* CEO says 89 pct of books are conventional
* Order unlikely to pose challenge for other banks
* Bank to seek clarification from central bank if required
* Delays planned $500 mln bond sale
(Adds details, quotes, share price)
DOHA, Feb 7 (Reuters) - Qatar’s Doha Bank (DOBK.QA) does not expect a major financial impact from the central bank’s decision to separate the Islamic operations of conventional lenders in the Gulf Arab state, its chief executive said on Monday.
“It’s not much of a surprise, as we had signals earlier from the central bank,” Raghavan Seetharaman said in an interview.
“About 89 percent of our books are conventional, so we don’t see it taking a big hit.”
Doha Bank will continue to meet its contractual obligations within its Islamic business and will seek clarification from the central bank when required, Seetharaman added.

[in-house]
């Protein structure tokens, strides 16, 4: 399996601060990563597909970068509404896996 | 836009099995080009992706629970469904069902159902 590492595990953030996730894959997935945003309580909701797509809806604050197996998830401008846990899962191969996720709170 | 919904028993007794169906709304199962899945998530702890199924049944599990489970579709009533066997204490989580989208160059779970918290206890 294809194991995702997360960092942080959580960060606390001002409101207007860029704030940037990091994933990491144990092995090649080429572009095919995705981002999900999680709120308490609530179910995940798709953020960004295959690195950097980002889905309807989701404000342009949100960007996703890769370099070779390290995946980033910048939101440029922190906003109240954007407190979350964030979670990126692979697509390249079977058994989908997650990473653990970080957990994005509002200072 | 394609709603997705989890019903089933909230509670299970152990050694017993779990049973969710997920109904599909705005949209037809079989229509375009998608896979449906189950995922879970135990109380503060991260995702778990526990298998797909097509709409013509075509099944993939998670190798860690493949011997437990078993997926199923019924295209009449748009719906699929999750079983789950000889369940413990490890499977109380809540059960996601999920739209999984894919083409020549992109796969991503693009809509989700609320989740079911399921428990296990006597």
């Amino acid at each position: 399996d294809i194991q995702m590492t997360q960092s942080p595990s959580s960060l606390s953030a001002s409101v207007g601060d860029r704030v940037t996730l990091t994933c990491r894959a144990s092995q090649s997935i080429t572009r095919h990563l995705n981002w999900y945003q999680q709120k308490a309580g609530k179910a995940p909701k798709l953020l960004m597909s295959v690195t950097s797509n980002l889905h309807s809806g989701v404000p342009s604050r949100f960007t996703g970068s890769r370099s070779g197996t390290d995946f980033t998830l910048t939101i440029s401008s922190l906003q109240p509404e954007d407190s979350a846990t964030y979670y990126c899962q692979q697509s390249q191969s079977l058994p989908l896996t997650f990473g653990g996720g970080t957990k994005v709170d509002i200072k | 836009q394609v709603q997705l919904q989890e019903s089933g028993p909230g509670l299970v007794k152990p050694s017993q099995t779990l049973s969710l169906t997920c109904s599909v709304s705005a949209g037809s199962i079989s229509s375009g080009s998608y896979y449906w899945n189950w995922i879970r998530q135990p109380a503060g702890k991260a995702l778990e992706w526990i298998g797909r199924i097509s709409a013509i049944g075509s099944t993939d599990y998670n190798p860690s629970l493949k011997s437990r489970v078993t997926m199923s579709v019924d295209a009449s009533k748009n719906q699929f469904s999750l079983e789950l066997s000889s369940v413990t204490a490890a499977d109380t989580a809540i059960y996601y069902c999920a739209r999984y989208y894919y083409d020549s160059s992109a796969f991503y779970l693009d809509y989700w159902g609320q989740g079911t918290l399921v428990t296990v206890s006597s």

The central bank issued a circular to banks, saying it “has been decided to terminate the activities of the Islamic finance services” offered by conventional banks.[ID:nLDE71503A]
Other Banks effected by the directive include international lender HSBC (HSBA.L), Qatar National Bank (QNBK.QA), Commercial Bank of Qatar (COMB.QA), Al Ahli Commercial Bank AABQ.QA and International Bank of Qatar.
In a statement issued on Sunday, HSBC said it is also “communicating with the Qatar Central Bank to seek clarification on this issue.”
Islamic asset allocation for other commercial lenders is between 10 and 15 percent, Seetharaman added, saying the central bank’s directive should not pose a challenge for the sector.
Separately, Doha Bank has put its plans for a $500 million bond on hold due to a drop in the local customer deposit rate and enough liquidity in the market.
Doha Bank shares were trading down 1 percent at 0735 GMT. Qatari conventional bank stocks fell on Sunday after the central bank’s decision. (Reporting by Regan Doherty; Writing by Shaheen Pasha; Editing by Dinesh Nair)